Vanishing Point: Lithuanian Artist Makes Trolleybuses Disappear Using Optical Illusion Art


Though not as common in North American cities, many European metropolises have extensive trolleybus systems. As part of the Vilnius Street Art Festival in Lithuania, artist Liudas Parulskis executed an ingenious project that made the city’s trolleybuses disappear. In collaboration with creative place-making agency Studio Vieta, Parulskis took blown up photographs of city streets and architecture and wrapped entire trolleys, creating an illusion of the urban landscape on the moving vehicles. Continue reading »

To The Vanishing Point: The Obscure Broken Worlds Of Artist Sergey Kolesov


Sergey Kolesov aka Peleng is from the city of Ivanovo, Russia. He uses the fantasy style creating his pictures. Basically he draws kind of horror pictures, a bit scary, but cool and rather dramatic… well, some of them are more scary, than cool. Continue reading »

‘Vanishing Artist’ Makes Another (Dis)Appearance

Artist Liu Bolin demonstrates an art installation by blending in with vegetables displayed on the shelves at a supermarket in Beijing, China, on November 10. Liu, also known as the ‘Vanishing Artist’, started practising being “invisible” by means of optical illusions more than six years ago. (China Daily via Reuters) Continue reading »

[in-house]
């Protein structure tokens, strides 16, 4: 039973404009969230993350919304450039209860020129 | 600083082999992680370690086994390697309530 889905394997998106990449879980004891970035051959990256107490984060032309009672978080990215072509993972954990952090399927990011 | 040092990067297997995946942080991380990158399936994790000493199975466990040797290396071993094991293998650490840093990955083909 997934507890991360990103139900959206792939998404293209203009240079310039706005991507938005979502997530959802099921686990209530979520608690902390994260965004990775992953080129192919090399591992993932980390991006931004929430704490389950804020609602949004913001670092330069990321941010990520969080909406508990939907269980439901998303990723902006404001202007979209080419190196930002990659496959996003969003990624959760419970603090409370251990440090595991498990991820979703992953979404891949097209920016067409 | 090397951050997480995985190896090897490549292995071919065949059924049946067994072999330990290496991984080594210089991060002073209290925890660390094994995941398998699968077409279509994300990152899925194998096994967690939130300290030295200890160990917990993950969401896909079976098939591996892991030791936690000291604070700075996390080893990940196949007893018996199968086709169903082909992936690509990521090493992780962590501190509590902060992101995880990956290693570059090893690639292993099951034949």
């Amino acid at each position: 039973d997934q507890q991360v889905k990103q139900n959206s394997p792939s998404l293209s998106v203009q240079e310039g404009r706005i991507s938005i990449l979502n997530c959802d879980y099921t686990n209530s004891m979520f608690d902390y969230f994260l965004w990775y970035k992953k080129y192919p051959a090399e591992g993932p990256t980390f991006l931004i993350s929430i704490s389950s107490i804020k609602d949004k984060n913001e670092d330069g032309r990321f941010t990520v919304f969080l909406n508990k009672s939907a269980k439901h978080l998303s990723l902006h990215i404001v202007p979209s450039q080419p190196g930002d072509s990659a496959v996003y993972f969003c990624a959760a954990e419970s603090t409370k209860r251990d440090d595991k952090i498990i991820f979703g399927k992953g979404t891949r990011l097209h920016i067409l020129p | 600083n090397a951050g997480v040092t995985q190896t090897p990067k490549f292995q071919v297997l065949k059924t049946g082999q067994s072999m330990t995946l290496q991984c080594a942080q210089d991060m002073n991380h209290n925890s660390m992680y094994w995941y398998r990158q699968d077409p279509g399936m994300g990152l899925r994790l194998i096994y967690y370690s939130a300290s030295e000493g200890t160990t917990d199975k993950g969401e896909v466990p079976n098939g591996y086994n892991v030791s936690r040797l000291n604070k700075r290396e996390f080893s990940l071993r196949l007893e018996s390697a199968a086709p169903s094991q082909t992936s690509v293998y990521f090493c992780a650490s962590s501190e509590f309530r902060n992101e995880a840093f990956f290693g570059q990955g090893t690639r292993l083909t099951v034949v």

Photo of the Day: Vanishing Artist

A woman laughs as she pushes a cart past “Vanishing Artist” Liu Bolin, right, during a demonstration of his technique that allows him to blend in with the vegetables on the shelves at a supermarket in Beijing. (China Daily via Reuters) Click image to zoom.

Satellite of Love: Vanishing Beauty of Japanese Love Hotels

Love hotels, nowadays they’re calling them “fashion hotels,” they’re calling them “boutique hotels.” What times are these we’re living in?

We Japanese are generally reputed to be “good at copying,” yet for some reason we seem to exercise the highest level of erotic originality in the world. From sopu “soaplands” (bathhouses) and imekura “image clubs” (costume role-playing) and deriheru “delivery health” (call-a-massage), mainstays of the sex-hire industry, to hi-tech adult toys, to lust-and-violence manga comics and pick-a-girl fuzoku magazines, the Japanese creative spirit would seem to be fixated on things erotic. And of course, there’s interior design’s erotic “true north”, the love hotel. Continue reading »